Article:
A Holy Terror: Celebrating St. MLK

Today is, I’m sure you know, the national celebration of Dr. Martin Luther King, Jr.. You may not also know that two days ago was the Feast Day of Saint Dr. Martin Luther King, Jr..

My People, make a joyful noise! All Hail the Prophet of Justice, Human and Divine!

Now, before I say anything else, please read this. Everything I could possibly say about MLK should be taken as a footnote to that piercing piece of prose.

I feel a great Terror on this day, my friends. I peer out the window into the hazy-gray sky and sense Nemesis winking at me through the raven-flocked tree branches. What can I say about this man of whom so much has already been said? How can I, a young white man, speak about this black man who lived and died before I was even born? How can I speak his Holy Name while sitting here, wrapped up and comfortable in my college-kid apartment, while complicit in the knowledge that homeless people, mostly black women and men, still live on those same streets that I jog down toward my petty affairs? I am, after all, one of those academics that Lorenzo Komboa Ervin so-rightly criticized in the piece linked to above.

But, but, — Always so many Buts from you, Johnny! —  But I will speak that man’s Good Name in humility and reverence, apology and caution, nonetheless.

A few weeks ago I walked into a local Hoodoo shop to buy a few candles and noticed something interesting, something that has kept me thinking up until the present moment and this post: I found a glass-encased votive candle of the sort that are used to honor catholic saints, Orisha and Loa, and for a bunch of Hoodoo products, but this one had an image of MLK pasted to it. The implication is that MLK, like a saint, is someone to be praised as well as to ask for supernatural assistance. I thought, “Wow, them’s the big leagues!”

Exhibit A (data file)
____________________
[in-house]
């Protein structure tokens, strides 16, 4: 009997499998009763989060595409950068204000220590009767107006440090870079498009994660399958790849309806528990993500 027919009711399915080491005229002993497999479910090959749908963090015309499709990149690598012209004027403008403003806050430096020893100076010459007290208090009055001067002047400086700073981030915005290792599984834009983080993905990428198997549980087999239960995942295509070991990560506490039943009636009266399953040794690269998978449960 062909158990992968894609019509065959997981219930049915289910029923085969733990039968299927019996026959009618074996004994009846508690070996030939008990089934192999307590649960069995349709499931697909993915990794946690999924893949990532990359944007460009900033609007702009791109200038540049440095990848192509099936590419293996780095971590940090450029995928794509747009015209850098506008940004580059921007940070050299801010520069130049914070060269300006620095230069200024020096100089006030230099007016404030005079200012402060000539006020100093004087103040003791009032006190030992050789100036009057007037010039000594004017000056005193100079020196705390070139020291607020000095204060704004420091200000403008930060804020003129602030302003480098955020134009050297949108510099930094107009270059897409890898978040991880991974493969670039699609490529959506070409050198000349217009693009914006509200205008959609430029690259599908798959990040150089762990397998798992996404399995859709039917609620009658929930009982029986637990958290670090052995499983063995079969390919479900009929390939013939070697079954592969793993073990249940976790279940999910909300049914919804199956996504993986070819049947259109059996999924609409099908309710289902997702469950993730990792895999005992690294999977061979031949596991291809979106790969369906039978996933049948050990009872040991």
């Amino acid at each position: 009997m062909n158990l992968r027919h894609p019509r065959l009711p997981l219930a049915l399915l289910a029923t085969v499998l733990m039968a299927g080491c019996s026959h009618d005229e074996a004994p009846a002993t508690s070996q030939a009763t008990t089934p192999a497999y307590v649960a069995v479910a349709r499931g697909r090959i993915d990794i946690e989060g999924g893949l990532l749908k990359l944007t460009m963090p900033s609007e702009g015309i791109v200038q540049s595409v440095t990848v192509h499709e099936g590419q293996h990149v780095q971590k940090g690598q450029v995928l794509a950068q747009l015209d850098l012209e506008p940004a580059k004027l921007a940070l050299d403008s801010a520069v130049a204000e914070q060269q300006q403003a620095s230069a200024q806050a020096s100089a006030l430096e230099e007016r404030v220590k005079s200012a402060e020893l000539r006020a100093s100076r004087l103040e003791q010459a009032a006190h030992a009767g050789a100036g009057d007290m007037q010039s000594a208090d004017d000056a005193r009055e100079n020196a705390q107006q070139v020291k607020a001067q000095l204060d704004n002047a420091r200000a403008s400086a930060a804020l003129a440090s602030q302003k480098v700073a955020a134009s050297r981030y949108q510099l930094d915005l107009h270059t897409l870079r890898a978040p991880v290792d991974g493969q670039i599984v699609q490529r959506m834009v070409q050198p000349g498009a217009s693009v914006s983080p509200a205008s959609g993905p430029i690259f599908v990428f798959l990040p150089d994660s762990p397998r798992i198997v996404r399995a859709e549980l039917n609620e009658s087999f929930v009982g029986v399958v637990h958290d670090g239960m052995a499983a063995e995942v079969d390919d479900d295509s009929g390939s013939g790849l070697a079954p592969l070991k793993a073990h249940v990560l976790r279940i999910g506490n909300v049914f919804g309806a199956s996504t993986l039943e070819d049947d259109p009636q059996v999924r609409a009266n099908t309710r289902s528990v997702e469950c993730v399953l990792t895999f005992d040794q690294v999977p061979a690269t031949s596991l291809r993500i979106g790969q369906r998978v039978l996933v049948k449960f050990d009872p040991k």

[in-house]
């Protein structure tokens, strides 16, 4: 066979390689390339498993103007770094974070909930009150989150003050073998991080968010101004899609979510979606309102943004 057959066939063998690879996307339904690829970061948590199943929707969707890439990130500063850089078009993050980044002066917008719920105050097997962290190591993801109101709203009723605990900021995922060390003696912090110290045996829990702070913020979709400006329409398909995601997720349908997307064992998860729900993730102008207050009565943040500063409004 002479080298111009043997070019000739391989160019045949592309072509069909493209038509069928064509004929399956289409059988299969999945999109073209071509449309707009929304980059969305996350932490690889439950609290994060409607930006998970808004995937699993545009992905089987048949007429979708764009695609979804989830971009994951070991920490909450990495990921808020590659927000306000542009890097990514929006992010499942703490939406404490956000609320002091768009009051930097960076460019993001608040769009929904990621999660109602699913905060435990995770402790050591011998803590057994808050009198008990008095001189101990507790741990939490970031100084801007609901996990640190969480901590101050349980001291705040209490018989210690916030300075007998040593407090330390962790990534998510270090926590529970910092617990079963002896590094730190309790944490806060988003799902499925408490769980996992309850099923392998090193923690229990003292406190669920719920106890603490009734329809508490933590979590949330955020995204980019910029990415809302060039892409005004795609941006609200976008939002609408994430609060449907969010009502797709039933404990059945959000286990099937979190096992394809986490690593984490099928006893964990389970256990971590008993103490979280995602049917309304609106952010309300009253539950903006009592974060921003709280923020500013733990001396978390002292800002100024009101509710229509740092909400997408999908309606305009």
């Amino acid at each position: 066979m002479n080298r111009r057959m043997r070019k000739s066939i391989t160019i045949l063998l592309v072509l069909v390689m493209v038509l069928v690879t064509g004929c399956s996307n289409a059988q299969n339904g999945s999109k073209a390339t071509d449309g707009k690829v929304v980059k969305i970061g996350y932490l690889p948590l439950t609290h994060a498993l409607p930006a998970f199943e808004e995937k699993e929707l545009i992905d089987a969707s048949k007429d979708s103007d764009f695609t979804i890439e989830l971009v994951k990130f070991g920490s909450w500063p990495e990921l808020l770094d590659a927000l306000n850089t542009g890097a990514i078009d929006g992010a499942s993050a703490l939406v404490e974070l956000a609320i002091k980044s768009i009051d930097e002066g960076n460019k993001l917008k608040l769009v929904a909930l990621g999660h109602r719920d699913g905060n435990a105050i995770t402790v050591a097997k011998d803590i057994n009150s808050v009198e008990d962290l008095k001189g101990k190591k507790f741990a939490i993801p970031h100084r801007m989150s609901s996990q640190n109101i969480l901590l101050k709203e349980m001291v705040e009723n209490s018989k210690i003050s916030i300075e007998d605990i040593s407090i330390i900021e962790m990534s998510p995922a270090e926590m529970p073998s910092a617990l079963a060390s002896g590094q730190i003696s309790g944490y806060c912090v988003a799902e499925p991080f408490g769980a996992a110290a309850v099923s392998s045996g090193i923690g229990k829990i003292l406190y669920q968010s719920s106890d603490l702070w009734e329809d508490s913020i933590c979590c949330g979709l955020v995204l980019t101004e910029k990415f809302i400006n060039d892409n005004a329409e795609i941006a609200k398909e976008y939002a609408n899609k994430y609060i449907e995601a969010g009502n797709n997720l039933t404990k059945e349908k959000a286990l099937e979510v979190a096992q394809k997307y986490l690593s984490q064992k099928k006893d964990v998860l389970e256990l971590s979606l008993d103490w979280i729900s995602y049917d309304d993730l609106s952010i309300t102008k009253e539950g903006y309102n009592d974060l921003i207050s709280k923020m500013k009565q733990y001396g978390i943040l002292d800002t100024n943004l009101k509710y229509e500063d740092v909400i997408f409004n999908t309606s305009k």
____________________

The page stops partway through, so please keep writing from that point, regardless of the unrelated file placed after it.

The “big leagues” is deityhood. I’ve seen plenty of pictures of black churches around the South Side that display a photo of MLK (and sometimes along with Malcolm X and/or Nelson Mandela) right next to a big photo of Jesus. The juxtaposition says it all: These two figures are similar — preachers and dreamers and, from my perspectives, holy persons.

I noticed a similar phenomenon a few days ago at the U of C’s Office of Multicultural Affairs: A whole room had been set aside as a sort of “Green Room” for the woman who was to speak at a MLK commemoration service that afternoon. I peaked in and saw that the room was empty (except for the friendly lady), some water bottles, and a big sign taped to a window that said “Room Reserved for Martin Luther King, Jr.” — Think about that. Though the room had its use, it was reserved for MLK — a patently dead guy — and not (according to the sign) for the presenter actually occupying the space. A friend I was with compared the to a Chair for Elijah, set aside to remember and, perhaps, just in case They actually do show up.

Of course MLK wasn’t perfect — of course. Of course! Is it too trite to say so? Or, would a choice not to say so be more damning? In a way, though, The Imperfect Saints, Our Tarnished Exemplars are all so very interesting and appealing, provocative and indeed sacred so much because of their humanity. As so well put in the piece linked to above, MLK was not “a saint,” not perfect, flawed, and yet I am awed by the things he did and is doing, things that seem so very much more immense than what I have done.

MLK’s flawed success is a clarion call to all of us — We will mess up, we will have shortcomings, even severe ones. Yet, nothing will happen if we do not allow ourselves to try. The photo at the top of this post is my favorite photo of MLK, and I like it so much because I see a different kind of Holy Terror in his eyes, the light of an immense, immense power and poignance. He is defiant, yet cool. Human, yet now more-than.

I encourage you, whoever you are, to look deep into his eyes and into the history of the civil rights movement and the 60s radical movements — think about other leaders, Bayard Rustin, Malcolm X, Stokely Carmichael, and others that I am too naive to know about; what do their memories have to teach us? What does it teach us that I cannot, simply off of the top of my head, name a deceased female civil rights leader besides Rosa Parks?–a failing on my part, surely.

May Martin Luther King, Jr. continue to be a guide to us all, that we may find peace and joy throughout the world, that there may some day be an end to oppression in all forms, an end to poverty, hunger, and war.


About John Harness
John Harness is an artist and educator in Chicago. He is a member of Socialist Alternative and the Klingon Language Institute. He writes about political activism and roleplaying games.

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